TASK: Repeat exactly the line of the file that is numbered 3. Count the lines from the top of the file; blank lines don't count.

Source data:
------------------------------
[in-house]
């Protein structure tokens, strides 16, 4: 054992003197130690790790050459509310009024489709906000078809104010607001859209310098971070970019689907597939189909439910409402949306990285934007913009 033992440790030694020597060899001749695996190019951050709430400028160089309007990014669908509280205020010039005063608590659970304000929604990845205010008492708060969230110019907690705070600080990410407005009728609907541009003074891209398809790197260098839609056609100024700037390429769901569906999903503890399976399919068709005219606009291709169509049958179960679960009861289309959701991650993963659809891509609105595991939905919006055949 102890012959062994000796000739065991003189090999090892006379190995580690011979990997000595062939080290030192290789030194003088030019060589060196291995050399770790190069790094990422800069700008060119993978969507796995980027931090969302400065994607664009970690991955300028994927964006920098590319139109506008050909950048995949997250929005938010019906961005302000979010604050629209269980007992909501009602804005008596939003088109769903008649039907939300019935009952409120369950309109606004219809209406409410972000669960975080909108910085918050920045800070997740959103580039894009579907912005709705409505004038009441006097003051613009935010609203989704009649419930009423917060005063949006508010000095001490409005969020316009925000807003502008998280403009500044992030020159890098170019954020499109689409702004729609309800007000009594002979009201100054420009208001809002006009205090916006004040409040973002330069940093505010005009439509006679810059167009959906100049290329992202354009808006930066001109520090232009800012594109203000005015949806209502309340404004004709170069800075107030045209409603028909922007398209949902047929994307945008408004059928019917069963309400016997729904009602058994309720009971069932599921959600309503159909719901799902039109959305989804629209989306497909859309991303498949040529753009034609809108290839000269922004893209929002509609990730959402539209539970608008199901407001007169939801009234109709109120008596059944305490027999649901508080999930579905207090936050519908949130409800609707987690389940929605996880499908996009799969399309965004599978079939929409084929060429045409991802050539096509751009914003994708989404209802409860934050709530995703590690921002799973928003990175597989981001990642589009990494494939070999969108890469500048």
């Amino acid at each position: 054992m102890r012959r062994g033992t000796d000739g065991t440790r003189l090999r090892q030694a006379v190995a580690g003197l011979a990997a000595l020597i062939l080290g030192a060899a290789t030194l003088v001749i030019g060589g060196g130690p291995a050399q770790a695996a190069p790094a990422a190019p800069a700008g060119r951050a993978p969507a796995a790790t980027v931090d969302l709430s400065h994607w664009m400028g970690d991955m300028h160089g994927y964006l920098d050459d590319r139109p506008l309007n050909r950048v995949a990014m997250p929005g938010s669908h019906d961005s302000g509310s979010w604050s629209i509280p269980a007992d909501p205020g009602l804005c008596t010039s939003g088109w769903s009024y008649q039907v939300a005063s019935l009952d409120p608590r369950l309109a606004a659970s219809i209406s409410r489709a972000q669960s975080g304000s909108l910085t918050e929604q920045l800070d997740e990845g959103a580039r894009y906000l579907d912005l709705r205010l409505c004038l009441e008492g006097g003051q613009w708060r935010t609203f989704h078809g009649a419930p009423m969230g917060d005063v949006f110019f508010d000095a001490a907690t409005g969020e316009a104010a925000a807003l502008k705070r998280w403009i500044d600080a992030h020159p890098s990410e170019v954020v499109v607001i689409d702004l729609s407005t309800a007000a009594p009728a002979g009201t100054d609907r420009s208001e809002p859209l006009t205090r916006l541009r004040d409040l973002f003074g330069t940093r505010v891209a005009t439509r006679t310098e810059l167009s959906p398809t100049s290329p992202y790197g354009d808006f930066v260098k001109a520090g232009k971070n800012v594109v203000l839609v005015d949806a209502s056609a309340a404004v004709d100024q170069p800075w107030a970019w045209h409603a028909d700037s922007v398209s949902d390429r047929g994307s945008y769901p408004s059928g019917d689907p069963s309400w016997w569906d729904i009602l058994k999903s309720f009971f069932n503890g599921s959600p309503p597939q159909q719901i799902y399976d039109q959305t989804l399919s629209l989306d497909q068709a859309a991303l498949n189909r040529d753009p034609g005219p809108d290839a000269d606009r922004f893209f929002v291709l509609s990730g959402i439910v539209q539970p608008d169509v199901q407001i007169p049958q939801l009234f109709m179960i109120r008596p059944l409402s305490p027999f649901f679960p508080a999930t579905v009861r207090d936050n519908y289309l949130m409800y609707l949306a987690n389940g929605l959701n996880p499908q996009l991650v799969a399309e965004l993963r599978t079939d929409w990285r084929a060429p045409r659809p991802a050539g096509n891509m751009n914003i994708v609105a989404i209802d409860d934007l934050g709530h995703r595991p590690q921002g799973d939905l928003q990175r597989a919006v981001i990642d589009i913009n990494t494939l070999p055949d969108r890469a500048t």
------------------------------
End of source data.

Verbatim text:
């Amino acid at each position: 054992m102890r012959r062994g033992t000796d000739g065991t440790r003189l090999r090892q030694a006379v190995a580690g003197l011979a990997a000595l020597i062939l080290g030192a060899a290789t030194l003088v001749i030019g060589g060196g130690p291995a050399q770790a695996a190069p790094a990422a190019p800069a700008g060119r951050a993978p969507a796995a790790t980027v931090d969302l709430s400065h994607w664009m400028g970690d991955m300028h160089g994927y964006l920098d050459d590319r139109p506008l309007n050909r950048v995949a990014m997250p929005g938010s669908h019906d961005s302000g509310s979010w604050s629209i509280p269980a007992d909501p205020g009602l804005c008596t010039s939003g088109w769903s009024y008649q039907v939300a005063s019935l009952d409120p608590r369950l309109a606004a659970s219809i209406s409410r489709a972000q669960s975080g304000s909108l910085t918050e929604q920045l800070d997740e990845g959103a580039r894009y906000l579907d912005l709705r205010l409505c004038l009441e008492g006097g003051q613009w708060r935010t609203f989704h078809g009649a419930p009423m969230g917060d005063v949006f110019f508010d000095a001490a907690t409005g969020e316009a104010a925000a807003l502008k705070r998280w403009i500044d600080a992030h020159p890098s990410e170019v954020v499109v607001i689409d702004l729609s407005t309800a007000a009594p009728a002979g009201t100054d609907r420009s208001e809002p859209l006009t205090r916006l541009r004040d409040l973002f003074g330069t940093r505010v891209a005009t439509r006679t310098e810059l167009s959906p398809t100049s290329p992202y790197g354009d808006f930066v260098k001109a520090g232009k971070n800012v594109v203000l839609v005015d949806a209502s056609a309340a404004v004709d100024q170069p800075w107030a970019w045209h409603a028909d700037s922007v398209s949902d390429r047929g994307s945008y769901p408004s059928g019917d689907p069963s309400w016997w569906d729904i009602l058994k999903s309720f009971f069932n503890g599921s959600p309503p597939q159909q719901i799902y399976d039109q959305t989804l399919s629209l989306d497909q068709a859309a991303l498949n189909r040529d753009p034609g005219p809108d290839a000269d606009r922004f893209f929002v291709l509609s990730g959402i439910v539209q539970p608008d169509v199901q407001i007169p049958q939801l009234f109709m179960i109120r008596p059944l409402s305490p027999f649901f679960p508080a999930t579905v009861r207090d936050n519908y289309l949130m409800y609707l949306a987690n389940g929605l959701n996880p499908q996009l991650v799969a399309e965004l993963r599978t079939d929409w990285r084929a060429p045409r659809p991802a050539g096509n891509m751009n914003i994708v609105a989404i209802d409860d934007l934050g709530h995703r595991p590690q921002g799973d939905l928003q990175r597989a919006v981001i990642d589009i913009n990494t494939l070999p055949d969108r890469a500048t």